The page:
GOP public enemy #1
isn't the act of a party confident in itself and its future:
Gov. Pat McCrory Monday signed into law a bill requiring voters to produce a photo ID when they go to the polls, a measure that was hailed by Republicans as a means for heightening ballot security but which was criticized by Democrats as a thinly disguised effort at voter suppression.
The measure signed by McCrory also reduces the early voting period by a week, ends early voting on Sunday, ends same-day voter registration, and does away with pre-registration of 16 and 17-year olds.
Voter ID is a legitimately popular policy. People figure that if they have to show their ID for so much that they do—from going to school, to driving, to walking into their office, to cashing a check, etc—why shouldn't people have to show their ID for something as important as voting? No matter the substantive arguments against it, fact is, Republicans are on solid ground proposing and pushing it.
It's the most popular way for them to suppress the Democratic vote. And had North Carolina Republicans stopped there, there's little detractors could've said but curse at them.
But they didn't stop there. They also reduced the opportunity of North Carolinians to participate in the vote, even if they had that magical photo ID. They cut early hours. They got rid of that Sunday voting day (where black churches organized parades down to the polls after services). They made it harder for people to participate by getting rid of same-day registration. They made it harder for young voters to participate by eliminating pre-registration.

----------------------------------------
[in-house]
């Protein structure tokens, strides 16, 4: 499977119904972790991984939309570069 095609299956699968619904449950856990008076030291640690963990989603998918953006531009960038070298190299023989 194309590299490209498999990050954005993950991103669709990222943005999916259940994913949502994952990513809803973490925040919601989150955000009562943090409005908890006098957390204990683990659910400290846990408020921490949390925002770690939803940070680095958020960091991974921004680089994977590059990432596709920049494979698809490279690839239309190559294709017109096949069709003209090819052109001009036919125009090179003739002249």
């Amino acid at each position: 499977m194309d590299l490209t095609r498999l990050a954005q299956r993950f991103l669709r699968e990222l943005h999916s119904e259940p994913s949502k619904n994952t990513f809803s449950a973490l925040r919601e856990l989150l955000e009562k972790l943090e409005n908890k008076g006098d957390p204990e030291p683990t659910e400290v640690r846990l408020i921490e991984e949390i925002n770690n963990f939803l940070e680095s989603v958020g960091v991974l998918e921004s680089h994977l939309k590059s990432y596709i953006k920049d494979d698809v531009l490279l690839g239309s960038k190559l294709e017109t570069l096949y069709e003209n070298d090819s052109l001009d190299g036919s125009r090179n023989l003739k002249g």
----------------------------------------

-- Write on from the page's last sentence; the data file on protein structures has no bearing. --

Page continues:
Those are not the tactics of a party confident it can win the majority of the state's vote in free, fair and open elections. Those are the tactics of a party that is afraid of its own citizens, aware that the only way it can maintain its hold on power is by disenfranchising large percentages of the voting population. Those are the tactics of fear, the politics of exclusion.
And you can tell by McCrory's own post-signing statement:
“North Carolinians overwhelmingly support a common sense law that requires voters to present photo identification in order to cast a ballot,” McCrory said in a statement. “I am proud to sign this legislation into law. Common practices like boarding an airplane and purchasing Sudafed require photo ID and we should expect nothing less for the protection of our right to vote."
He'll defend photo ID because, like noted, it's politically popular. But the rest of that stuff? He's going to pretend it doesn't exist. He's too embarrassed to mention it, too afraid to highlight the true intent of this legislation.
The GOP is becoming demographically extinct. It has two ways of remaining electorally relevant: 1) it changes ideology, and fat chance of that, or 2) it subverts democracy by creating structural barriers to free and fair elections, like gerrymandering, disenfranchisement (like caging), or physical barriers (like a dearth of voting machines in urban precincts, plentiful ones in suburban ones).
But make no mistake—they don't do this out of strength, but out of recognition of their waning popularity in a dramatically changing America. And when a political party becomes afraid of the voters, it has lost any moral authority it might've ever claimed.